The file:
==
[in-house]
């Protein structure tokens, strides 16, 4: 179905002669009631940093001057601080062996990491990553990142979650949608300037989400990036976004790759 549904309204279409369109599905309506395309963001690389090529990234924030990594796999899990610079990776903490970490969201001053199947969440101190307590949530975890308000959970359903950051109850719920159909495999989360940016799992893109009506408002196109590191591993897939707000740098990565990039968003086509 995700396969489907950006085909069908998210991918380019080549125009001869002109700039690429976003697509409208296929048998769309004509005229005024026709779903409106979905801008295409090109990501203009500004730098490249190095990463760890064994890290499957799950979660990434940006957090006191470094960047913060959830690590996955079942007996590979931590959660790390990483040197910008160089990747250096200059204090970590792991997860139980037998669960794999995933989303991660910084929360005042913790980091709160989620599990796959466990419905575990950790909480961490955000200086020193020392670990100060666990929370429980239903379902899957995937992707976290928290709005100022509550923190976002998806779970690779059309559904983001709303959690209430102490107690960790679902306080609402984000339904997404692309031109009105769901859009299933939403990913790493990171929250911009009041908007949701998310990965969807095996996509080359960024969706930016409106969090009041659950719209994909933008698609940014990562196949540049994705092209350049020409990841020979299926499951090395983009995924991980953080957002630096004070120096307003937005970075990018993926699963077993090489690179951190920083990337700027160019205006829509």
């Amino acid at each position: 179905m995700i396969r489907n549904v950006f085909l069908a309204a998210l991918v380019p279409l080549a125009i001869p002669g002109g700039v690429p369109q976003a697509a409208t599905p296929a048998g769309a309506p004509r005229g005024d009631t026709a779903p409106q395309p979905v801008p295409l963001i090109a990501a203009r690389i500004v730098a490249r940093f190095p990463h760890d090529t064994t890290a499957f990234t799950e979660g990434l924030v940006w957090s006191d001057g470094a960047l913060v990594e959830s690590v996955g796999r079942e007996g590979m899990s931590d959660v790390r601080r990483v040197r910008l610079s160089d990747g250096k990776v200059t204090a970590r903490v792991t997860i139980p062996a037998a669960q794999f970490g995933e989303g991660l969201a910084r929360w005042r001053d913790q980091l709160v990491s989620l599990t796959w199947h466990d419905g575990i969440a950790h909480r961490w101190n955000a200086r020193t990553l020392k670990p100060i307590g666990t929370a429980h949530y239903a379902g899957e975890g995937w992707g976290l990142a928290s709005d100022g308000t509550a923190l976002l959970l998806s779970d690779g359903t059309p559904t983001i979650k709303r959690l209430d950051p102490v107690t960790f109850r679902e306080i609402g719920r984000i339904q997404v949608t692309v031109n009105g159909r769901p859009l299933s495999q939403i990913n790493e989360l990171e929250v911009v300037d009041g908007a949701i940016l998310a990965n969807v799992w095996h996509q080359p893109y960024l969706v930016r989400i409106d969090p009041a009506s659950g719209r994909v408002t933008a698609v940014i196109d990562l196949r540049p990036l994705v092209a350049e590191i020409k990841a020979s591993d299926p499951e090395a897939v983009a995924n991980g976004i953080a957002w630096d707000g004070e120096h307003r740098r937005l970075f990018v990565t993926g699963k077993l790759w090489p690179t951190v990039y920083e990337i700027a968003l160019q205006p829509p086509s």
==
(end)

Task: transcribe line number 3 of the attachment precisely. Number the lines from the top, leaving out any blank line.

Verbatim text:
């Amino acid at each position: 179905m995700i396969r489907n549904v950006f085909l069908a309204a998210l991918v380019p279409l080549a125009i001869p002669g002109g700039v690429p369109q976003a697509a409208t599905p296929a048998g769309a309506p004509r005229g005024d009631t026709a779903p409106q395309p979905v801008p295409l963001i090109a990501a203009r690389i500004v730098a490249r940093f190095p990463h760890d090529t064994t890290a499957f990234t799950e979660g990434l924030v940006w957090s006191d001057g470094a960047l913060v990594e959830s690590v996955g796999r079942e007996g590979m899990s931590d959660v790390r601080r990483v040197r910008l610079s160089d990747g250096k990776v200059t204090a970590r903490v792991t997860i139980p062996a037998a669960q794999f970490g995933e989303g991660l969201a910084r929360w005042r001053d913790q980091l709160v990491s989620l599990t796959w199947h466990d419905g575990i969440a950790h909480r961490w101190n955000a200086r020193t990553l020392k670990p100060i307590g666990t929370a429980h949530y239903a379902g899957e975890g995937w992707g976290l990142a928290s709005d100022g308000t509550a923190l976002l959970l998806s779970d690779g359903t059309p559904t983001i979650k709303r959690l209430d950051p102490v107690t960790f109850r679902e306080i609402g719920r984000i339904q997404v949608t692309v031109n009105g159909r769901p859009l299933s495999q939403i990913n790493e989360l990171e929250v911009v300037d009041g908007a949701i940016l998310a990965n969807v799992w095996h996509q080359p893109y960024l969706v930016r989400i409106d969090p009041a009506s659950g719209r994909v408002t933008a698609v940014i196109d990562l196949r540049p990036l994705v092209a350049e590191i020409k990841a020979s591993d299926p499951e090395a897939v983009a995924n991980g976004i953080a957002w630096d707000g004070e120096h307003r740098r937005l970075f990018v990565t993926g699963k077993l790759w090489p690179t951190v990039y920083e990337i700027a968003l160019q205006p829509p086509s």